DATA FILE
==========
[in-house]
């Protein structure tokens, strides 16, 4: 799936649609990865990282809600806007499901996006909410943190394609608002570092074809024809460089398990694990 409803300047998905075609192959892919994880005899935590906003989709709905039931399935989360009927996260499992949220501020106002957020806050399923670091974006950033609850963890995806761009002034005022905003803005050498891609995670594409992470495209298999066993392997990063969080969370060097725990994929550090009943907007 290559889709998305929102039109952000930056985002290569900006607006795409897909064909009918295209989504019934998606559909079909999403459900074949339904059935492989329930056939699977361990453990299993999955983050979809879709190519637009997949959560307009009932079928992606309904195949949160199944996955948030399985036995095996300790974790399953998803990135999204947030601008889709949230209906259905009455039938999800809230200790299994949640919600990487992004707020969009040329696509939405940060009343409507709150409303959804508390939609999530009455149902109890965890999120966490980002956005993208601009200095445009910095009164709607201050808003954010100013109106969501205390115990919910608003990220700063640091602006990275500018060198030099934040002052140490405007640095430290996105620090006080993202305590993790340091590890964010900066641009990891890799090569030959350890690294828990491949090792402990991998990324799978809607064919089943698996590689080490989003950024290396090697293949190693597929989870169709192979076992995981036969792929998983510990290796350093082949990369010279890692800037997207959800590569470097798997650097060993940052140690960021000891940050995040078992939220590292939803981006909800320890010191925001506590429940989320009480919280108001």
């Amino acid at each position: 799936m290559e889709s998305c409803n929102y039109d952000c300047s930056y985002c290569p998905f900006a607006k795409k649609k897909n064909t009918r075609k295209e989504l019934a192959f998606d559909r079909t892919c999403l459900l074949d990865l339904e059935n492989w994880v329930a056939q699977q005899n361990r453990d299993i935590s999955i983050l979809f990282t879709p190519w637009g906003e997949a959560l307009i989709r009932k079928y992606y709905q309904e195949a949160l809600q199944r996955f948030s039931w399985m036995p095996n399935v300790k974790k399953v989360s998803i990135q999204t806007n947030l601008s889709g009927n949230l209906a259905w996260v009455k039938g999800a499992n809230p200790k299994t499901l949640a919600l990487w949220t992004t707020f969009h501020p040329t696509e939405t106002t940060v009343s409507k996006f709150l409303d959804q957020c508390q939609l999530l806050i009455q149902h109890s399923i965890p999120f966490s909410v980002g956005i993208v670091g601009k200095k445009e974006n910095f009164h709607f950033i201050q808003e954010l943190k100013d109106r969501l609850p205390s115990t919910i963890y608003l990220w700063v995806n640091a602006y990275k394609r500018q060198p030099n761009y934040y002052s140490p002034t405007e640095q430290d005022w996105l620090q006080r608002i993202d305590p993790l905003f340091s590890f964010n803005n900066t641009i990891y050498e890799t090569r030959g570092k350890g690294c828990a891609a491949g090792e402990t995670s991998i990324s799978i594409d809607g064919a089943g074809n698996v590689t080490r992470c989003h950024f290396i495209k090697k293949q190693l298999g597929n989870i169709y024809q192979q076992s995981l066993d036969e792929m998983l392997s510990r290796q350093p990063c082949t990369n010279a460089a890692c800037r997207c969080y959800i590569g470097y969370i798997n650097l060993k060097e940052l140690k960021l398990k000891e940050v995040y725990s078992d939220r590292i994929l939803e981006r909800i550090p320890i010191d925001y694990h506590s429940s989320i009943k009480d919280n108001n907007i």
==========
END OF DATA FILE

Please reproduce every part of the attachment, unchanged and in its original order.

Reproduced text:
[in-house]
């Protein structure tokens, strides 16, 4: 799936649609990865990282809600806007499901996006909410943190394609608002570092074809024809460089398990694990 409803300047998905075609192959892919994880005899935590906003989709709905039931399935989360009927996260499992949220501020106002957020806050399923670091974006950033609850963890995806761009002034005022905003803005050498891609995670594409992470495209298999066993392997990063969080969370060097725990994929550090009943907007 290559889709998305929102039109952000930056985002290569900006607006795409897909064909009918295209989504019934998606559909079909999403459900074949339904059935492989329930056939699977361990453990299993999955983050979809879709190519637009997949959560307009009932079928992606309904195949949160199944996955948030399985036995095996300790974790399953998803990135999204947030601008889709949230209906259905009455039938999800809230200790299994949640919600990487992004707020969009040329696509939405940060009343409507709150409303959804508390939609999530009455149902109890965890999120966490980002956005993208601009200095445009910095009164709607201050808003954010100013109106969501205390115990919910608003990220700063640091602006990275500018060198030099934040002052140490405007640095430290996105620090006080993202305590993790340091590890964010900066641009990891890799090569030959350890690294828990491949090792402990991998990324799978809607064919089943698996590689080490989003950024290396090697293949190693597929989870169709192979076992995981036969792929998983510990290796350093082949990369010279890692800037997207959800590569470097798997650097060993940052140690960021000891940050995040078992939220590292939803981006909800320890010191925001506590429940989320009480919280108001």
């Amino acid at each position: 799936m290559e889709s998305c409803n929102y039109d952000c300047s930056y985002c290569p998905f900006a607006k795409k649609k897909n064909t009918r075609k295209e989504l019934a192959f998606d559909r079909t892919c999403l459900l074949d990865l339904e059935n492989w994880v329930a056939q699977q005899n361990r453990d299993i935590s999955i983050l979809f990282t879709p190519w637009g906003e997949a959560l307009i989709r009932k079928y992606y709905q309904e195949a949160l809600q199944r996955f948030s039931w399985m036995p095996n399935v300790k974790k399953v989360s998803i990135q999204t806007n947030l601008s889709g009927n949230l209906a259905w996260v009455k039938g999800a499992n809230p200790k299994t499901l949640a919600l990487w949220t992004t707020f969009h501020p040329t696509e939405t106002t940060v009343s409507k996006f709150l409303d959804q957020c508390q939609l999530l806050i009455q149902h109890s399923i965890p999120f966490s909410v980002g956005i993208v670091g601009k200095k445009e974006n910095f009164h709607f950033i201050q808003e954010l943190k100013d109106r969501l609850p205390s115990t919910i963890y608003l990220w700063v995806n640091a602006y990275k394609r500018q060198p030099n761009y934040y002052s140490p002034t405007e640095q430290d005022w996105l620090q006080r608002i993202d305590p993790l905003f340091s590890f964010n803005n900066t641009i990891y050498e890799t090569r030959g570092k350890g690294c828990a891609a491949g090792e402990t995670s991998i990324s799978i594409d809607g064919a089943g074809n698996v590689t080490r992470c989003h950024f290396i495209k090697k293949q190693l298999g597929n989870i169709y024809q192979q076992s995981l066993d036969e792929m998983l392997s510990r290796q350093p990063c082949t990369n010279a460089a890692c800037r997207c969080y959800i590569g470097y969370i798997n650097l060993k060097e940052l140690k960021l398990k000891e940050v995040y725990s078992d939220r590292i994929l939803e981006r909800i550090p320890i010191d925001y694990h506590s429940s989320i009943k009480d919280n108001n907007i």